Thursday, April 28, 2011

Church Planting and Church Renewal

Where should we concentrate our ministry and mission as British Unitarians? Ever since I started this blog I have been calling for church-planting. Five years ago I wrote this post doing some analysis of the largest population areas without a Unitarian presence, therefore where you could plant new churches.

It's probably time to do some updating. The following is a mixture of analysis of populations and gut instinct.

There are large areas of the UK where people could not get to a nearby Unitarian church even if they wanted to.

There are very isolated towns such as Carlisle and Peterborough where we could plant new churches.

The other place I would aim is the large urban area of south Yorkshire, planting in either Barnsley or Rotherham or looking to grow the cause in Wakefield.

The Blackcountry is another large urban area with tiny churches. You could either look into resurrecting the Unitarian communities in Dudley or Wolverhampton or plant something new in Walsall (my hometown).

I would also look into big towns in the south of England: Swindon, Milton Keynes, High Wycombe, Basildon or Aylesbury.

Given the population density in London itself there is a huge potential for church-planting and church renewal. Any church in London has a huge population to reach out to, and any neighbourhood in London could potential sustain a Unitarian church. There is a huge amount of potential for growth in London.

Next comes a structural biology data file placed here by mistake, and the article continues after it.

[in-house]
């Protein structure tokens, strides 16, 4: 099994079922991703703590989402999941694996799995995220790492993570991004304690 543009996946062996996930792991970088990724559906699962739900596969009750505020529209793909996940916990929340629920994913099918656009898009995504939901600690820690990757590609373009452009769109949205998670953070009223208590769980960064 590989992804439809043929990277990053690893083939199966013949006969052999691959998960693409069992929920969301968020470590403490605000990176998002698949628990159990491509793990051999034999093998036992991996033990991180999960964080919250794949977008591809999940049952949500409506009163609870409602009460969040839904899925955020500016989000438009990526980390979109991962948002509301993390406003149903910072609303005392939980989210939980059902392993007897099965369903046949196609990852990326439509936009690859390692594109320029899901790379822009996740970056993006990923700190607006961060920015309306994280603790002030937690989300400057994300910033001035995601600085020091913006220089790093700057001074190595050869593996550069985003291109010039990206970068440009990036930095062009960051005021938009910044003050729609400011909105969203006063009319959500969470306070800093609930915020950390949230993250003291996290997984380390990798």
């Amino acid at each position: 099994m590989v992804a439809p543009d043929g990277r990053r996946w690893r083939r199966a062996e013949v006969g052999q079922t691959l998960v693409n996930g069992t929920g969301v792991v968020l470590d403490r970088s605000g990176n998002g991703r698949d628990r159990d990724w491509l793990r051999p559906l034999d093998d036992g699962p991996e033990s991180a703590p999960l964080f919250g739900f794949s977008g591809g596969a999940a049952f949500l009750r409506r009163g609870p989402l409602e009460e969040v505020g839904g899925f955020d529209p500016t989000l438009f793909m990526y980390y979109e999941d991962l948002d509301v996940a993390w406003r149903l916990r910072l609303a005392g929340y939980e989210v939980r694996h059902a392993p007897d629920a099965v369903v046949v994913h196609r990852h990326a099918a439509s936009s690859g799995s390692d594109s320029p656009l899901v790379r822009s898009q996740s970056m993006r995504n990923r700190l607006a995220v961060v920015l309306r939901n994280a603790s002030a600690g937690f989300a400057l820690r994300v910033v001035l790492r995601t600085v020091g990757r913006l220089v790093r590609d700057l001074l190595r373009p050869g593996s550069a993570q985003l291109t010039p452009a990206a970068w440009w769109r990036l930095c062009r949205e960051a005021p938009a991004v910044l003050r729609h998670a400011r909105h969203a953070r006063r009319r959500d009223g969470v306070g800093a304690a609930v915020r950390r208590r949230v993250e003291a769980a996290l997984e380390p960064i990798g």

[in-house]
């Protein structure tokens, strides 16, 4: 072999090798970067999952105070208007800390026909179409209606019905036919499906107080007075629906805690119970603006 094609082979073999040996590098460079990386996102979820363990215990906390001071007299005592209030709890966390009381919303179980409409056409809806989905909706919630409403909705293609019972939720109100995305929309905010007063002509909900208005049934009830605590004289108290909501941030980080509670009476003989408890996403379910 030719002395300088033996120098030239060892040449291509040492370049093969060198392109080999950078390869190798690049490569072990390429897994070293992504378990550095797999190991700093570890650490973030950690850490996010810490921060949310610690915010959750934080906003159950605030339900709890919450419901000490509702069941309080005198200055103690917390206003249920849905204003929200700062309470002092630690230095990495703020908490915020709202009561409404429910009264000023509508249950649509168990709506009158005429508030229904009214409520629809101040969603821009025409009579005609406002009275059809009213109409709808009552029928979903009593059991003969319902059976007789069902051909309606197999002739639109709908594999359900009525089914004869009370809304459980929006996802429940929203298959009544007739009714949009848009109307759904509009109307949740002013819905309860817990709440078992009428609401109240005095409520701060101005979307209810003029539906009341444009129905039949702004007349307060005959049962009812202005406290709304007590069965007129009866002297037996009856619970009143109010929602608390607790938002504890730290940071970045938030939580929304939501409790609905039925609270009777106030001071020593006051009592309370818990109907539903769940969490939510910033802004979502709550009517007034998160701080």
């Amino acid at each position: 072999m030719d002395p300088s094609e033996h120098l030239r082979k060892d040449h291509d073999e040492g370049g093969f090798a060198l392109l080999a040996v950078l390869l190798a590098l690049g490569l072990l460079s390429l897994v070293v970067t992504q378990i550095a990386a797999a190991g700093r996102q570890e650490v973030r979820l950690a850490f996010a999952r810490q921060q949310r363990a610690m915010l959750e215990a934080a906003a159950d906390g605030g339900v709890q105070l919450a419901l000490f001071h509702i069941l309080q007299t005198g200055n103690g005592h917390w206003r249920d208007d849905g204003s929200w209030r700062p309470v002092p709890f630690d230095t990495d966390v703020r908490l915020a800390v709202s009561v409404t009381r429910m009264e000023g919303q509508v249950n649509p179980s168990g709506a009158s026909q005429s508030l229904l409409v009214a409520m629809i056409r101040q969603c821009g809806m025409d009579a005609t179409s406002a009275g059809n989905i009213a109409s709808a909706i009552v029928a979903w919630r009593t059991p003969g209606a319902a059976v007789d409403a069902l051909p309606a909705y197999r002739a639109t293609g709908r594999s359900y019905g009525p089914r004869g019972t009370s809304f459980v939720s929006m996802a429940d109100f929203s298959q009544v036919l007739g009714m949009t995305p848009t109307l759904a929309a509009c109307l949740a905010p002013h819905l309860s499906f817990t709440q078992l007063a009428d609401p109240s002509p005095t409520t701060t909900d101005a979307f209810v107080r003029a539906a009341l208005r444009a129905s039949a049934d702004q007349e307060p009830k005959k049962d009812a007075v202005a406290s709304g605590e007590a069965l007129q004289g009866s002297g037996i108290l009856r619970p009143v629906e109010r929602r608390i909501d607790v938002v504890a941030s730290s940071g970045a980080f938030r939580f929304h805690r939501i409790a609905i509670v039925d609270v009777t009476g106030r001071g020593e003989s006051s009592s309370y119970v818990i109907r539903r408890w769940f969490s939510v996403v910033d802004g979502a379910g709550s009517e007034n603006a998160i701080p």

Then there are cities, very large urban centres, with very small Unitarian communities. These are places where there is a real need for renewal. The Unitarian churches in Newcastle, Glasgow, Coventry, Cardiff and Liverpool should be much bigger. They should have full time Ministers. None of them do.

What to start with? I would begin by looking urgently into the small congregations in large urban areas. What do they need? How are their finances? Do they want a Minister? I would put a lot of resources into those big cities: Newcastle, Glasgow, Coventry, Cardiff and Liverpool. They need Ministers. This may be the kind of place that American Ministers may be the most use.

I would see how we could plant new churches (or go into churches with almost no members) in the Blackcountry and Yorkshire. I would ask wealthy districts and local churches to support this.

I would look into planting or reviving in London. Given the dense population you could look into all kinds of different church planting in London: youth congregations, house churches, particularly distinct theological congregations, particularly distinct musical congregations. London is the best place to experiment with evangelism and church planting.

Do we have the political will for this? Hmm. I might leave that question to my next post.


Anonymous Anonymous said...

I think the suburbs of Manchester also lack an active, lively Unitarian presence - as do many big city suburbs. I don't think a city centre congregation suffices as many people have family and work committments and don't necessarily want to be making a 30 - 40min journey back through traffic into the city centre on a weekend or weekday evening.

The liberal Christian movements (Unitarian, Free Christian, Quaker) would find fertile ground, I feel, in many suburban areas where there are students and professionals. I know that might sound slightly snobbish, but the kind of open-minded, thoughtful Christian theology they offer is likely to have most appeal here.